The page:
Ullrich came back the next day by attacking on the Col de la Madeleine to win the stage, and won the final time trial at Le Creusot. And this was Pantani’s most eyebrow-raising performance of all. How could a tiny climber, who’d lost well over four minutes in the first time trial of the race, come third in the final test? Sadly, we now know the answer.
GRAND TOUR CLASSICS – 4 KEY STAGES
1) 1998 Giro d’Italia stage 17, Asiago-Selva Val Gardena
Pantani begins the day almost four minutes behind leader Alex Zülle. With a time trial on the penultimate stage, a discipline that favours Zülle, Pantani has three days in the mountains to put time into his rival. He attacks Zülle on the Marmolada climb, and the Swiss rider has no response. In a single day, Pantani gains 4-37, and goes into pink, by 30 seconds.
2) 1998 Giro d’Italia stage 19, Cavalese-Monte Campione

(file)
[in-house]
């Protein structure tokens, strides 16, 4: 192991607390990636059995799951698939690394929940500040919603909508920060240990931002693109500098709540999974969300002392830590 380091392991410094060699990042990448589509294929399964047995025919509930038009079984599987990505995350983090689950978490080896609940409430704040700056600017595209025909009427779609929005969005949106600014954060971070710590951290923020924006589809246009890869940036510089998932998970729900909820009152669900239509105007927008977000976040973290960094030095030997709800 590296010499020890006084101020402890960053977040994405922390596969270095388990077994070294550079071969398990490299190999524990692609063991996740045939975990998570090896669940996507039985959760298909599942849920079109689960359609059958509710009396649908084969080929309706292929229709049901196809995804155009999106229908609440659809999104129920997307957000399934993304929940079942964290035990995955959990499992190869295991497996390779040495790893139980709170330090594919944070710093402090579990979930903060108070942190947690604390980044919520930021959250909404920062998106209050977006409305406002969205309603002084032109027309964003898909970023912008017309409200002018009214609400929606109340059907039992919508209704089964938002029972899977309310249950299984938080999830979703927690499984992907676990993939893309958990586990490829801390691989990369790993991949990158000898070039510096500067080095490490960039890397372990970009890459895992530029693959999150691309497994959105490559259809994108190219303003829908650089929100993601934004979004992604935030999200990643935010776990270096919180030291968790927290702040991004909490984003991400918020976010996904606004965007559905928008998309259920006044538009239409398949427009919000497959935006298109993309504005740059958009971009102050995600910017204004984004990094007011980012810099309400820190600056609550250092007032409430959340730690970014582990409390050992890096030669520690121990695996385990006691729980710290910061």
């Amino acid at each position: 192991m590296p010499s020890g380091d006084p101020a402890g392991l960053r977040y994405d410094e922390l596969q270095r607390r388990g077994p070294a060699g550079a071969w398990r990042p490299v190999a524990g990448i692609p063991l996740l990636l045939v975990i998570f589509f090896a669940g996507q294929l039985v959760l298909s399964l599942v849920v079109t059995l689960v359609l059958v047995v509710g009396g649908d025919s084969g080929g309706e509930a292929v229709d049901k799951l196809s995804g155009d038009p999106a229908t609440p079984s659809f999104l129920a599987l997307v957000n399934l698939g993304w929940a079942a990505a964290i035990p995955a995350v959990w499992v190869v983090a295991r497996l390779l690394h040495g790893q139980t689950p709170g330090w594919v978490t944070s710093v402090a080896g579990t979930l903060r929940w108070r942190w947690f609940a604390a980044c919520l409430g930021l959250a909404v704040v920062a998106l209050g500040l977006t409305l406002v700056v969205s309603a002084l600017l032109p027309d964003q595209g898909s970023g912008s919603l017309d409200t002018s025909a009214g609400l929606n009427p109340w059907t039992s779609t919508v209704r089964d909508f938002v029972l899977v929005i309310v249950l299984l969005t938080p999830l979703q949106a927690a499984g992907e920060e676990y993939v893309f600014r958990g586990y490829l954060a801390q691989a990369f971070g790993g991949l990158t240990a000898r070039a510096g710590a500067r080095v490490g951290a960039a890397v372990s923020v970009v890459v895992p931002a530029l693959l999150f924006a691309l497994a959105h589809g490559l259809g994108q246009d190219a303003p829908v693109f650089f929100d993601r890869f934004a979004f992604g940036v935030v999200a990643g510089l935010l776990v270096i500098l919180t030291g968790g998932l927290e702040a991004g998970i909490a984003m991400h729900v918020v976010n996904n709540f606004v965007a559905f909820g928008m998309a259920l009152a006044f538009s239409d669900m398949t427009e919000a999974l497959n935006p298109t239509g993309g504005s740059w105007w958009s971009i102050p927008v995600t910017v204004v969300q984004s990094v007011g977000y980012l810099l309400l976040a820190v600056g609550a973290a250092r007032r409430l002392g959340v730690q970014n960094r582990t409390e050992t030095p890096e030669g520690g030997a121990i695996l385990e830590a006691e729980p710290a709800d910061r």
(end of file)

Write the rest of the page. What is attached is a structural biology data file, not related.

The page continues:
Pantani’s lead is cut to 27 seconds by Pavel Tonkov, before the final mountain stage. Pantani needs a bigger cushion, so he attacks Tonkov repeatedly on the final climb. Tonkov sticks to him like glue, but he falters at three kilometres to go. Pantani sees, and attacks hard, a final time. By the finish he is a further minute ahead of his rival, enough time to win the Giro.
3) 1998 Tour de France Stage 11, Luchon-Plateau de Beille
Pantani starts the second day in the Pyrenees almost five minutes behind the big race favourite, Jan Ullrich. When he attacks on the final climb to Plateau de Beille, and gains only 1-40 on Ullrich, it looks like he will have to be happy merely with some stage wins. But he now lurks only 3-01 back from the yellow jersey.
4) 1998 Tour de France Stage 15, Grenoble-Les Deux Alpes
Pantani’s best ever day on a bike happily coincides with Jan Ullrich’s worst one. He attacks on the Col du Galibier, then maintains the pressure on the climb up to Les Deux Alpes. Ullrich takes a battering in the terrible weather, and loses close to nine minutes by the finish. Pantani has overturned the Tour in a single day.
From the archives: Stage 17: Asiago-Selva Val Gardena